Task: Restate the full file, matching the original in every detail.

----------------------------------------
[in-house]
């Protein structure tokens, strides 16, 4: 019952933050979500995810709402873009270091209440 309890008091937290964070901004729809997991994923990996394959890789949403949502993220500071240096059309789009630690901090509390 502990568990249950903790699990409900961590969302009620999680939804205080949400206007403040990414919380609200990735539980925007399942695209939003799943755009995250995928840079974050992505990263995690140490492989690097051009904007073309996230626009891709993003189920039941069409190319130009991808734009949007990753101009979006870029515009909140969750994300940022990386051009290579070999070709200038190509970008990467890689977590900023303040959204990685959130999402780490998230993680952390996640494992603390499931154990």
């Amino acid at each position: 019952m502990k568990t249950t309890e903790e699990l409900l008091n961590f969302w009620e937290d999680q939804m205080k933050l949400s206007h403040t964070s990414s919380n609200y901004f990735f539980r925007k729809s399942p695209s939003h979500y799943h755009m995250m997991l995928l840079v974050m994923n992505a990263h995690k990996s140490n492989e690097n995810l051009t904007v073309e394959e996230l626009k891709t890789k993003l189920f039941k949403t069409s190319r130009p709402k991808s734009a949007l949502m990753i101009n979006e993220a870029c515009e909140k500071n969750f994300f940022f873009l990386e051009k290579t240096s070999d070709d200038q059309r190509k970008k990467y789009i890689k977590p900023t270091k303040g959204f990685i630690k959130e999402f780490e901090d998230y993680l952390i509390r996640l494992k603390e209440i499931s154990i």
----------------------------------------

[in-house]
């Protein structure tokens, strides 16, 4: 019952933050979500995810709402873009270091209440 309890008091937290964070901004729809997991994923990996394959890789949403949502993220500071240096059309789009630690901090509390 502990568990249950903790699990409900961590969302009620999680939804205080949400206007403040990414919380609200990735539980925007399942695209939003799943755009995250995928840079974050992505990263995690140490492989690097051009904007073309996230626009891709993003189920039941069409190319130009991808734009949007990753101009979006870029515009909140969750994300940022990386051009290579070999070709200038190509970008990467890689977590900023303040959204990685959130999402780490998230993680952390996640494992603390499931154990």
């Amino acid at each position: 019952m502990k568990t249950t309890e903790e699990l409900l008091n961590f969302w009620e937290d999680q939804m205080k933050l949400s206007h403040t964070s990414s919380n609200y901004f990735f539980r925007k729809s399942p695209s939003h979500y799943h755009m995250m997991l995928l840079v974050m994923n992505a990263h995690k990996s140490n492989e690097n995810l051009t904007v073309e394959e996230l626009k891709t890789k993003l189920f039941k949403t069409s190319r130009p709402k991808s734009a949007l949502m990753i101009n979006e993220a870029c515009e909140k500071n969750f994300f940022f873009l990386e051009k290579t240096s070999d070709d200038q059309r190509k970008k990467y789009i890689k977590p900023t270091k303040g959204f990685i630690k959130e999402f780490e901090d998230y993680l952390i509390r996640l494992k603390e209440i499931s154990i």